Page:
|Died||7 March 1954 (aged 78)|
|Alma mater||University of Berlin|
|Known for||Diels–Alder reaction|
|Awards||Nobel Prize in Chemistry (1950)|
|Institutions||University of Kiel|
|Doctoral advisor||Emil Fischer|
|Doctoral students||Kurt Alder|
Karl Wilhelm Rosenmund
Otto Paul Hermann Diels (German pronunciation: [ˈɔto ˈdiːls] ⓘ; 23 January 1876 – 7 March 1954) was a German chemist. His most notable work was done with Kurt Alder on the Diels–Alder reaction, a method for diene synthesis. The pair was awarded the Nobel Prize in Chemistry in 1950 for their work. Their method of synthesizing cyclic organic compounds proved valuable for the manufacture of synthetic rubber and plastic. He completed his education at the University of Berlin, where he later worked. Diels was employed at the University of Kiel when he completed his Nobel Prize–winning work, and remained there until he retired in 1945. Diels was married, with five children. He died in 1954.
Diels was born on 23 January 1876 in Hamburg, Germany, and moved with his family to Berlin when he was two years old. He studied in Berlin at Joachimsthalsches Gymnasium before attending the University of Berlin starting in 1895. While at university, Diels studied chemistry under Emil Fischer, eventually graduating in 1899.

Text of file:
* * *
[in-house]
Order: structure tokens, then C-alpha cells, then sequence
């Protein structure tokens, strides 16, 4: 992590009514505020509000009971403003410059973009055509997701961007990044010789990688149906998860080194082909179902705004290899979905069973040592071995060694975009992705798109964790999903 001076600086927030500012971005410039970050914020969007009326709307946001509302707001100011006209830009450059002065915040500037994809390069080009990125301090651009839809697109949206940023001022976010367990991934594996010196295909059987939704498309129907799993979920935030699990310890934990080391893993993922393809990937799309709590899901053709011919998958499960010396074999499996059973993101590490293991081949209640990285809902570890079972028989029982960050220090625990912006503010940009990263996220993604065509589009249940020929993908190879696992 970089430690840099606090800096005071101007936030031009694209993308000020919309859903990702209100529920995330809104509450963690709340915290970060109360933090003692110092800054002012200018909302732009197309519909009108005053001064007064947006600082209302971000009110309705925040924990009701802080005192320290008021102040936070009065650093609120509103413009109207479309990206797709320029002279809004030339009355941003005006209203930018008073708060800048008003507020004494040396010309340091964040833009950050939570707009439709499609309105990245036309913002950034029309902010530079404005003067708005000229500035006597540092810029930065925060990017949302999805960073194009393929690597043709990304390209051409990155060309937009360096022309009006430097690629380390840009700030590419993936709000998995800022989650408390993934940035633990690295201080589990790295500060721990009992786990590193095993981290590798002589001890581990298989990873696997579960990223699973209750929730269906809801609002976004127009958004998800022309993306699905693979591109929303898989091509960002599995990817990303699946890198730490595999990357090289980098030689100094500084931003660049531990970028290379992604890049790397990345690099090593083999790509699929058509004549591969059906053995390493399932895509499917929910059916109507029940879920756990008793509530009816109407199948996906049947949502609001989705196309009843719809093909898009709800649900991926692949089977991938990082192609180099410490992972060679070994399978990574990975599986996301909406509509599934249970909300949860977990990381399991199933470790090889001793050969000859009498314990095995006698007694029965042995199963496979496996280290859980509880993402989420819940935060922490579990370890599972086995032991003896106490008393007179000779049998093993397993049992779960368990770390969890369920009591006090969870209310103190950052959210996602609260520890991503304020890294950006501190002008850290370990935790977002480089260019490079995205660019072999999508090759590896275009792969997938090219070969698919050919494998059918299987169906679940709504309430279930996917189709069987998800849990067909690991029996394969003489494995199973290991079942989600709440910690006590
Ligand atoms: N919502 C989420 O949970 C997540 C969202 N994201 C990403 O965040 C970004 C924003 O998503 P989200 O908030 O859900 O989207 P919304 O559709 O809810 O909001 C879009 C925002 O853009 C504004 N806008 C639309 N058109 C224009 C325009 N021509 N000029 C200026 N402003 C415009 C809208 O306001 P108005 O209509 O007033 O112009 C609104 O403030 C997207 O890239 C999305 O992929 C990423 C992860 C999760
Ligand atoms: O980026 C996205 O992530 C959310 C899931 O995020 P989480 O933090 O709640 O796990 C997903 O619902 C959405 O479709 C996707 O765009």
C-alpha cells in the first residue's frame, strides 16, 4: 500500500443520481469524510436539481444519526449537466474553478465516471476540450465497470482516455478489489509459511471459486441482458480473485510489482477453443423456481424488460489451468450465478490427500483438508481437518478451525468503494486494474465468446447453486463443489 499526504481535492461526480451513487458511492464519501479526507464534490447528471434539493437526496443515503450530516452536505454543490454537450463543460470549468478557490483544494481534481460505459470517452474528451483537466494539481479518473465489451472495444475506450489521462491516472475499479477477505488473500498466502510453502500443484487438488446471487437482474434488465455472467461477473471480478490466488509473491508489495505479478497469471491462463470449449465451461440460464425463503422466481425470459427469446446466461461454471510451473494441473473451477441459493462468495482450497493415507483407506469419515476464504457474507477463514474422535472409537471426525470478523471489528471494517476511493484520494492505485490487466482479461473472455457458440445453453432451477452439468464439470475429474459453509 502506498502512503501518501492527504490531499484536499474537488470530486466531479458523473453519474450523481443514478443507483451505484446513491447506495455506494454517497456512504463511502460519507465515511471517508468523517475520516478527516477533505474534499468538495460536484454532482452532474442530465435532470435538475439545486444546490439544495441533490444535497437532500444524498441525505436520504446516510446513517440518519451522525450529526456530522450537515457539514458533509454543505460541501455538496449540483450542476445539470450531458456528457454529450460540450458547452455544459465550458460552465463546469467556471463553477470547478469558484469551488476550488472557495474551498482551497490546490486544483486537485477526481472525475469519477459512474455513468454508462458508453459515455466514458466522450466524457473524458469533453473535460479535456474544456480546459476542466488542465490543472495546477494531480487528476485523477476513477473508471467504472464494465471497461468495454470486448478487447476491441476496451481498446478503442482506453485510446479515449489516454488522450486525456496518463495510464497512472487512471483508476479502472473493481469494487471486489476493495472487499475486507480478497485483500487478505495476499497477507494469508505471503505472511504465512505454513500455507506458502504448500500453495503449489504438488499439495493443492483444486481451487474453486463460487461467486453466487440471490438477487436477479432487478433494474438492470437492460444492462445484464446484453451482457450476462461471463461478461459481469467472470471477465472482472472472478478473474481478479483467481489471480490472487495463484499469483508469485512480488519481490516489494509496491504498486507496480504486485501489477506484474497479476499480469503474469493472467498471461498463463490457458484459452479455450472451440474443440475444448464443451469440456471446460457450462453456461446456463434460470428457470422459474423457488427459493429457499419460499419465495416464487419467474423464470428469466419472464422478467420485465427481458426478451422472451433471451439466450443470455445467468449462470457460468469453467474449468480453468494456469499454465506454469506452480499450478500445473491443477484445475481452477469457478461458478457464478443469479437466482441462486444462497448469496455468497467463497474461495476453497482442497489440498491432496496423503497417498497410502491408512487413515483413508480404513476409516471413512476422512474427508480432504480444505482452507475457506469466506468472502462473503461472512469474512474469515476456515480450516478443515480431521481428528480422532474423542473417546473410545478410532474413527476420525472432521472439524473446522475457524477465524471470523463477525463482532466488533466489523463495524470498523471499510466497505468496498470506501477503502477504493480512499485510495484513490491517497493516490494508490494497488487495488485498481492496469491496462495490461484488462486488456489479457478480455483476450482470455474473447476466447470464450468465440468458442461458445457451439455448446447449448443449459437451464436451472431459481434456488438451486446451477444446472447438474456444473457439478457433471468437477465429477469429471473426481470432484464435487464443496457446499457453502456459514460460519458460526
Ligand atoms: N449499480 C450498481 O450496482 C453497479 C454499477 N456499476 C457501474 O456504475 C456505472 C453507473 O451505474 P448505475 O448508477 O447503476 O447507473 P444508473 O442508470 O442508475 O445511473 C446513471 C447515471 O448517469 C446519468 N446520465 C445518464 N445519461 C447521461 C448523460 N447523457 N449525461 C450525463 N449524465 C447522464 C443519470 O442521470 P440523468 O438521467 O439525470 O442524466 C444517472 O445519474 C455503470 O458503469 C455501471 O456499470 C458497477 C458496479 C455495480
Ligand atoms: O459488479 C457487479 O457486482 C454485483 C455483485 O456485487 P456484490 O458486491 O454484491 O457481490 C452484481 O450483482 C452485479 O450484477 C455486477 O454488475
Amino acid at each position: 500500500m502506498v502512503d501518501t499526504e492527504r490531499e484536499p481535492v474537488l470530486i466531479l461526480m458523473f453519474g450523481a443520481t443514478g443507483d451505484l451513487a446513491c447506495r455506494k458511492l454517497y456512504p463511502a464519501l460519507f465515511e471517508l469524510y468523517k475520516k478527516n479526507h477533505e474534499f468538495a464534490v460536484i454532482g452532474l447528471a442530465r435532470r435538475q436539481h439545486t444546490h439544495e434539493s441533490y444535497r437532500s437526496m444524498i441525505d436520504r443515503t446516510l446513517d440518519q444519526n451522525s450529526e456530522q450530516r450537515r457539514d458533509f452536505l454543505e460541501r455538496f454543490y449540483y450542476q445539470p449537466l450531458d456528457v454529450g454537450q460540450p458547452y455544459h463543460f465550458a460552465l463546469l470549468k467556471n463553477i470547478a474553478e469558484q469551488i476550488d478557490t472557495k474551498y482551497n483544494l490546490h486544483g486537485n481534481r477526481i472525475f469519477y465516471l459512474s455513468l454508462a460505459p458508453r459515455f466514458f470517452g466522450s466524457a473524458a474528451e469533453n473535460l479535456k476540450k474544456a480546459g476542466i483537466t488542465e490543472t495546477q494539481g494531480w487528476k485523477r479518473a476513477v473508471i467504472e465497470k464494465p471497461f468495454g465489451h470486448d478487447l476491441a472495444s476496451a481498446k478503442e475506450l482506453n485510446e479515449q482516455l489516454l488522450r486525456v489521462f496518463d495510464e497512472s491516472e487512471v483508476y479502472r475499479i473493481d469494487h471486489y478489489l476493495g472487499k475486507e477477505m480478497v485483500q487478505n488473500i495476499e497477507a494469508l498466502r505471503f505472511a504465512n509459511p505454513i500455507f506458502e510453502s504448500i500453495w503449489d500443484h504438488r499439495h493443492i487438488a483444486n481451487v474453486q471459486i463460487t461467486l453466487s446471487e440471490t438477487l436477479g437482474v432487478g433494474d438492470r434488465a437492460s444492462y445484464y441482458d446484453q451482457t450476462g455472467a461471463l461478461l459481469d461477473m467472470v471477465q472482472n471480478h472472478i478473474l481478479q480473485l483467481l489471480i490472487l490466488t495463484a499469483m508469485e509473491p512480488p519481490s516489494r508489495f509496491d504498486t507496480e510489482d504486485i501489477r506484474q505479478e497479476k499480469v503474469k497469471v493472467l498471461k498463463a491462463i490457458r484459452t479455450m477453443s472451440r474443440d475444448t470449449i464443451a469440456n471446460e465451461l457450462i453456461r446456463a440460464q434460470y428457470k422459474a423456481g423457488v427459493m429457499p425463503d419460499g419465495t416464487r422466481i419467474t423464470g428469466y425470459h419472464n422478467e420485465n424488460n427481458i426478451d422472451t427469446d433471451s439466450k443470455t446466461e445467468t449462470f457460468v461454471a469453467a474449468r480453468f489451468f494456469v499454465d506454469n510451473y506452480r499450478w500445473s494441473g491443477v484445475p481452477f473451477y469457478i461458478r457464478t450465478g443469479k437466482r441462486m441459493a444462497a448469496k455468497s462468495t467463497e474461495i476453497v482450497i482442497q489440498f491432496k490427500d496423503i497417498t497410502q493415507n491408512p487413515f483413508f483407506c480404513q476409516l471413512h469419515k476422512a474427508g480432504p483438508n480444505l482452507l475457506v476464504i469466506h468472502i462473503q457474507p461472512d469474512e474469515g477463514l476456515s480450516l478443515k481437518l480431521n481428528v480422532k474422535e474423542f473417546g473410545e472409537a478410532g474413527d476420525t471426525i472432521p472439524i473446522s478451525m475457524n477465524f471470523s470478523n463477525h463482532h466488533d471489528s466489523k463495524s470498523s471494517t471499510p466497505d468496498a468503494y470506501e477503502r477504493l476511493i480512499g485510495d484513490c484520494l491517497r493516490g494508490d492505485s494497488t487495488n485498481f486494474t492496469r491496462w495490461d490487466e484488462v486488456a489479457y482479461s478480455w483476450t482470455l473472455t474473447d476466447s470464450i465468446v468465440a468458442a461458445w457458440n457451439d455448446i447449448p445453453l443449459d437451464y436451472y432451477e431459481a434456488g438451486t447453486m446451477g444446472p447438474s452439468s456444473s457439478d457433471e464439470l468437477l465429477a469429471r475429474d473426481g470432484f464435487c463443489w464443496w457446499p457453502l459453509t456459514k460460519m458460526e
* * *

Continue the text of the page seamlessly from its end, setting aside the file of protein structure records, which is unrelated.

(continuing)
Immediately after graduating from the University of Berlin, he was offered a position with the Institute of Chemistry at the school. He advanced quickly through the ranks at the school, eventually ending up as Department Head in 1913. He remained at the University of Berlin until 1915, when he accepted a position at the University of Kiel, where he remained until his retirement in 1945. It was during his time at Kiel, where he worked with Kurt Alder developing the Diels–Alder reaction, for which they were awarded the Nobel Prize in Chemistry in 1950. His work with Alder developed a synthetic method which allows the synthesis of unsaturated cyclic compounds. This work was important in the production of synthetic rubber and plastic compounds.
Diels married Paula Geyer in 1909. The couple had five children together, three sons and two daughters. Two of his sons were killed in action during World War II. In his free time, Diels enjoyed reading, music and traveling. He died on 7 March 1954.
- Nobel Lecture Description and Importance of the Aromatic Basic Skeleton of the Steroids
- Photo of Diels and Alder
-  English Translation of Diels and Alder's seminal 1928 German article that won them the Nobel prize. English title: 'Syntheses of the hydroaromatic series'; German title "Synthesen in der hydroaromatischen Reihe".